|Publication number||US7689924 B1|
|Application number||US 10/823,050|
|Publication date||Mar 30, 2010|
|Priority date||Mar 26, 2004|
|Also published as||US8473857|
|Publication number||10823050, 823050, US 7689924 B1, US 7689924B1, US-B1-7689924, US7689924 B1, US7689924B1|
|Original Assignee||Google Inc.|
|Export Citation||BiBTeX, EndNote, RefMan|
|Patent Citations (32), Non-Patent Citations (1), Referenced by (23), Classifications (29), Legal Events (1)|
|External Links: USPTO, USPTO Assignment, Espacenet|
The present application is a continuation application of patent application Ser. No. 10/809,972 entitled “Link Annotation for Keyboard Navigation”, filed Mar. 26, 2004, now abandoned, which is incorporated in its entirety by reference.
The present invention is in the area of web page navigation, and pertains more particularly to a system, method and apparatus for displaying, selecting, and managing navigation without the use of a computer pointing device such as a mouse or a touchpad.
In his 1963 MIT PhD thesis, Ivan Sutherland in Sketchpad, a man-machine graphical communication system, first demonstrated direct manipulation of graphical objects where visible objects on the screen are directly manipulated with a pointing device. Sketchpad supported the manipulation of objects using a light-pen, including grabbing objects, moving objects and changing object size. The mouse pointer device was later developed at the Stanford Research Laboratory in 1965 to be a cheap replacement for light-pens. Since then, many other types of pointing devices have been invented, including but not limited to touch pads, trackballs, and even natural language and speech recognition of commands for pointer functions such as cursor movement.
Pointing and clicking with a mouse or other sort of pointer device is not a very efficient way to initiate links to navigate to web pages. To accomplish pointing and clicking it is necessary to move the mouse to a small target, such as a link icon on the screen, and then to click a mouse button to initiate the link to navigate to the corresponding link address. The time it takes to navigate to the desired web page is at least in part controlled by the time it takes to reach to the mouse from the keyboard, move a cursor to the link icon with the mouse, click (press a button on the mouse), and move the hand back to the keyboard.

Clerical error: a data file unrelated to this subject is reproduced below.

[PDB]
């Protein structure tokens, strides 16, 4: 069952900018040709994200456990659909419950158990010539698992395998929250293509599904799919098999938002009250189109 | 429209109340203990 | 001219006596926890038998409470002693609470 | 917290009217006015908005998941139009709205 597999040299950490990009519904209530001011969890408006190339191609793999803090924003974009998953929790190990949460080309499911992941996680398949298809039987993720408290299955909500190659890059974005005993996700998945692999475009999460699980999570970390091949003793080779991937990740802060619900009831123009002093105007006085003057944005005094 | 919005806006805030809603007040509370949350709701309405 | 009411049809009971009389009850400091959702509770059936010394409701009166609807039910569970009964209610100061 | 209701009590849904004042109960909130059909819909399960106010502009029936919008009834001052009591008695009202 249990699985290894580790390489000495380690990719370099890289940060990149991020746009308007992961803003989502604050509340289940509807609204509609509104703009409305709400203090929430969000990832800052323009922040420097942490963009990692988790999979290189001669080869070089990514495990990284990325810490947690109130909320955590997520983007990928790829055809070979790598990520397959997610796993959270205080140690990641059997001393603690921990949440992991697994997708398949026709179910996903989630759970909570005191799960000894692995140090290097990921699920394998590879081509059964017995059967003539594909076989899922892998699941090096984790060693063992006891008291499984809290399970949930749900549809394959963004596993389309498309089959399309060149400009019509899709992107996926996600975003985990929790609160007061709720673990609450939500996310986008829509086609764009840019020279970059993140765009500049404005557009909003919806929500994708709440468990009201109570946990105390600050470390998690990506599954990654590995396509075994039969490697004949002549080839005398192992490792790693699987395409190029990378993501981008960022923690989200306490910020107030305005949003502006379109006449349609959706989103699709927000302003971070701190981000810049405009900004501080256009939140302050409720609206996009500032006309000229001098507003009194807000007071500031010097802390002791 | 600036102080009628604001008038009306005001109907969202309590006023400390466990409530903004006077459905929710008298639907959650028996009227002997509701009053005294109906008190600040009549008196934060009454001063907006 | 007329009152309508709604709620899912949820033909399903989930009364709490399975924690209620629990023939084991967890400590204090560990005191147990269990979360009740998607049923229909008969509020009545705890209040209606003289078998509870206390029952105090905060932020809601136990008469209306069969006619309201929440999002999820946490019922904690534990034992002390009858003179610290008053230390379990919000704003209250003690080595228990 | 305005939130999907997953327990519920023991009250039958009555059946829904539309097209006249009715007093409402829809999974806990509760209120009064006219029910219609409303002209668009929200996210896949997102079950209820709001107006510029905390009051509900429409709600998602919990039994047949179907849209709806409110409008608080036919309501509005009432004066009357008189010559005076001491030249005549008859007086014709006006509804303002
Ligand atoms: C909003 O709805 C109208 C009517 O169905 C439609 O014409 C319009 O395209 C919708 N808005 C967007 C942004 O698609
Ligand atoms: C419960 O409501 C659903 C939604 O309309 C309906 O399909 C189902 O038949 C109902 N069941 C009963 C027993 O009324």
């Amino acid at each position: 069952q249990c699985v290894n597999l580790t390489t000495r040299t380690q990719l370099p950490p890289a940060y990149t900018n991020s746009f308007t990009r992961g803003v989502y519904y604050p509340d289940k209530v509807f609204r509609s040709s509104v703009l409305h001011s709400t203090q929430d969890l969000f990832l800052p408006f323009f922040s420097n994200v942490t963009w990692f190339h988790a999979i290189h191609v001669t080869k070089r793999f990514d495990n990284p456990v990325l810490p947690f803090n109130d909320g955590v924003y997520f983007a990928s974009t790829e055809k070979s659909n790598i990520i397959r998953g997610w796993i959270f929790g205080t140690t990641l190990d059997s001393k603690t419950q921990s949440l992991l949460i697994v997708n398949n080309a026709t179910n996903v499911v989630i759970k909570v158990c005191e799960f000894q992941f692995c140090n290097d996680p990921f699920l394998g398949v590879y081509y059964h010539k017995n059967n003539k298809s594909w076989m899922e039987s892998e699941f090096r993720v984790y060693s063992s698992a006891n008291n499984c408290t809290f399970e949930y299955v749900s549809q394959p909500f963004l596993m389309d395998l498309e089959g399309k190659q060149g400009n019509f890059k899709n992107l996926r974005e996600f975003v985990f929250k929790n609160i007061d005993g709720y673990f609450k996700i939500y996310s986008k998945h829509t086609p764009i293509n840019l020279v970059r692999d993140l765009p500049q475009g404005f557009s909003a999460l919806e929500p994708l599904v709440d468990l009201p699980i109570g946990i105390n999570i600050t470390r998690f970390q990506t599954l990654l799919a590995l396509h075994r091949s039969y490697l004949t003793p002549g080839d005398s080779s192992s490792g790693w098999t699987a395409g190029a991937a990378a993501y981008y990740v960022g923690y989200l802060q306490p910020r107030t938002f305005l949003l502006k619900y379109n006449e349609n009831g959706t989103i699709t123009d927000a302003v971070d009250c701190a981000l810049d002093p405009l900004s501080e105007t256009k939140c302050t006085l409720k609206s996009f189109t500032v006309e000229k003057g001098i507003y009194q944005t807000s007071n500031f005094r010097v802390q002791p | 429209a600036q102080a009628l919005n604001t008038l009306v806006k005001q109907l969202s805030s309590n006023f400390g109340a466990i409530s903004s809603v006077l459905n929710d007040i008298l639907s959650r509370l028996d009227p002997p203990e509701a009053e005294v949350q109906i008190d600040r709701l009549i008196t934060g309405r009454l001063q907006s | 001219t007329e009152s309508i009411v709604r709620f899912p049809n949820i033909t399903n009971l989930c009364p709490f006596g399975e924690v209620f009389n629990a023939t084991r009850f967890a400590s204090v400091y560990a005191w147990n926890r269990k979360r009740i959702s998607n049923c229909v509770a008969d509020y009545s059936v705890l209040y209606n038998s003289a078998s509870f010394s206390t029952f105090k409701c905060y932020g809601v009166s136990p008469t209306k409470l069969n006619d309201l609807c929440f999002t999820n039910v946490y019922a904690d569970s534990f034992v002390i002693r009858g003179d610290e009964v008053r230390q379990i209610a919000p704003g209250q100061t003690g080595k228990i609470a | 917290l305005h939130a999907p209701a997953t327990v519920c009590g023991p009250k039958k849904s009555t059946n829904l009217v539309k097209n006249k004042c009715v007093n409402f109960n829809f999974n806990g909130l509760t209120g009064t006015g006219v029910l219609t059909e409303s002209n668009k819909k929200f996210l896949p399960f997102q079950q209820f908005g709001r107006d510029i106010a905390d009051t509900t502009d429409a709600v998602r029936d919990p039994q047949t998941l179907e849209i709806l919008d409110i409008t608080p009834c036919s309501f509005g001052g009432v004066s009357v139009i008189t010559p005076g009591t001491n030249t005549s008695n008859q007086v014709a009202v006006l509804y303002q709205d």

Many web browsers provide an ability to tab around links on a page. That is, when viewing a web page with links, pressing the tab key causes focus to move to interactive elements such as buttons, links, form fields, etc. on the page, and continued pressing of the tab key moves focus from one interactive element to another until all have been highlighted. Focus is typically shown with a dotted box around the interactive element, but may be shown in other ways, depending in some cases on the nature of the element. Pressing the enter key while an interactive element is focused causes the interactive element to be activated. In the case of a link, pressing the enter key causes the link to be followed as if the interactive element were clicked with a pointing device such as a mouse.
Mozilla, an open source Internet client suite designed for standards compliance, speed, and portability, has an ability to give links on the page focus by typing the text part of the link, referred to hereafter as link text. When the user is looking at a page and begins typing, Mozilla finds the first link on the page that contains the text the user is typing, highlights the letters the user has typed, and gives the link text focus. The user can then press the enter key to navigate to the link target. There are several downsides to this approach, however. Firstly, if there are many links on the page with similar-starting link text, then the user will have to type a lot of link text in order to highlight the one the user wants to use. Secondly, this method skips images, because images are often used as links instead of text. That is, if there are links that have an image instead of link text, the user can't navigate easily. In this case the user must tab or use a pointing device such as a mouse.
In addition to the above, it is known to the inventor that there is an “accesskey” feature in HTML that allows a page author to specify an “accelerator key” for a link, and in some browsers, also for form fields. The specification for such a key in HTML is: <ahref=“http:www.example.com”accesskey=“e”>mylink</a>.
When users press the accelerator key in a page (OS and/or browser-dependent, usually ALT or similar) and presses the access key (in this case “e”), it activates the link.